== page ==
In our final workshop video Alan Pope presents “Movemental”: Integrating Movement and the Mental Game (PDF). For the uninitiated Alan Pope co-authored a paper back in the early 90’s which introduced the concept of bio-cybernetic adaptation which has become a key work for us in the field of Physiological Computing. It was with much excitement that we received a paper submission from Alan and it was great to have him talk shop at the event.
Alan’s latest work with his colleague Chad Stephens described several new methods of adapting controller interfaces using physiology, in this case a Wii game controller. I was going to release the original footage I recorded during the workshop, however the camera failed to pick up any of the game demo’s that were shown. As one of my particular research fancies are biofeedback based game mechanics (e.g. lie-detection, sword fighting) I’ve remade the video with Alan’s permission using his power point presentation and so the demo’s can be enjoyed in all their glory.
(Pope, A., Stephens, C.) “Movemental”: Integrating Movement and the Mental Game (PDF)
A videogame or simulation may be physiologicallymodulated to enhance engagement by challenging the user to achieve a target physiological state. A method and several implementations for accomplishing this are described.
So that’s the end of our workshop video series. I hope you’ve all enjoyed them, for now I’m going to hibernate for a month to recover from the editing process.
This week see’s the release of the talks presented during the Sharing the Physiological Experience session. To view these talks and more please click here. For guidance about the session 4 talks please consult the abstracts listed below.
This release marks the end of the CHI 2011 Brain and Body Designing for Meaningful Interaction workshop videos. I’d like to thank our presentators for allowing us to share their talks on the Internet and for choosing our workshop to present their research. Without you the workshop could not of been the success it was. Hopefully these videos will go some small way to bringing your excellent research to a wider audience, and if not they can always be used to explain what exactly you do to family and friends.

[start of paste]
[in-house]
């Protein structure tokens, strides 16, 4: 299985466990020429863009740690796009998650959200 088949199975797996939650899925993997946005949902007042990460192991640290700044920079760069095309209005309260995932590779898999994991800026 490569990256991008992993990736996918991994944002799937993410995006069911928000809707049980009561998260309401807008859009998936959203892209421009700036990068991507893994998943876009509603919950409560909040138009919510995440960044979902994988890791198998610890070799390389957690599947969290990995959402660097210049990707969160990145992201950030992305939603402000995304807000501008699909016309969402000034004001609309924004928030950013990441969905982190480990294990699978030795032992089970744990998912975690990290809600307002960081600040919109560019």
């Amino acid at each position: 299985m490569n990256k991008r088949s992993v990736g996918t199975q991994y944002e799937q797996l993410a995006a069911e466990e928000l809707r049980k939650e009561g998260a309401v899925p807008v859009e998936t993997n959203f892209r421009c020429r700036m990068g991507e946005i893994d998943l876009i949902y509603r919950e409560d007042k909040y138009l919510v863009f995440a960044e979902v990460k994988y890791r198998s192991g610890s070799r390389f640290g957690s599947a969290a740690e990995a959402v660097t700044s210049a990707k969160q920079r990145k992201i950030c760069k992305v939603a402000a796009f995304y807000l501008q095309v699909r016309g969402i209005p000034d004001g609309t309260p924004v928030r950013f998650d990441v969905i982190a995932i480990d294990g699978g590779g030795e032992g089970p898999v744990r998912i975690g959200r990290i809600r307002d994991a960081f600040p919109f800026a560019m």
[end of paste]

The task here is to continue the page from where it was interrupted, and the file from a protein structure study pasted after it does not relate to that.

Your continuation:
This week see’s the release of the talks presented during the Evaluating the User Experience session. To view these talks and more please click here. For guidance about the session 3 talks please consult the abstracts listed below.
This week see’s the release of the talks* presented during the Meaningful Interaction session. To view these talks please click here. For guidance about the session 2 talks please consult the abstracts listed below.
While CHI2011 maybe over we’re still a while away before the bbiCHI2011 workshop can officially wrap-up. For the next four weeks we’ll be releasing the videos we took of the presentated papers (see here for the full list). This week see’s the release of the opening talk Introducing Meaningful Interaction presented by Stephen Fairclough and the three talks presented during the Input Control session.
To view all four talks please click here. For guidance about session 1 talks please consult the abstracts listed below.
Schedule can be found here.
Workshop papers can be found here.
The submission deadline for the CHI2011 workshop Brain and Body Interfaces: Designing for Meaningful Interaction is next Friday, 28th January 2011. Paper submissions are to be e-mailed to submit (at) physiologicalcomputing.net. For any queries about the workshop please contact me at k.m.gilleade (at) lmju.ac.uk.
The workshop’s social media links are now online.
I’m proud to announce the launch of the official webpage for Brain and Body Interfaces: Designing for Meaningful Interaction a workshop running at CHI 2011 May 7-11th 2011. You can subscribe to the workshop RSS feed here, where we will be posting all the latest workshop updates (social networking feeds will be following shortly).
I’ve created a subdomain to host the webpage to make it easier to remember http://brainandbody.physiologicalcomputing.net.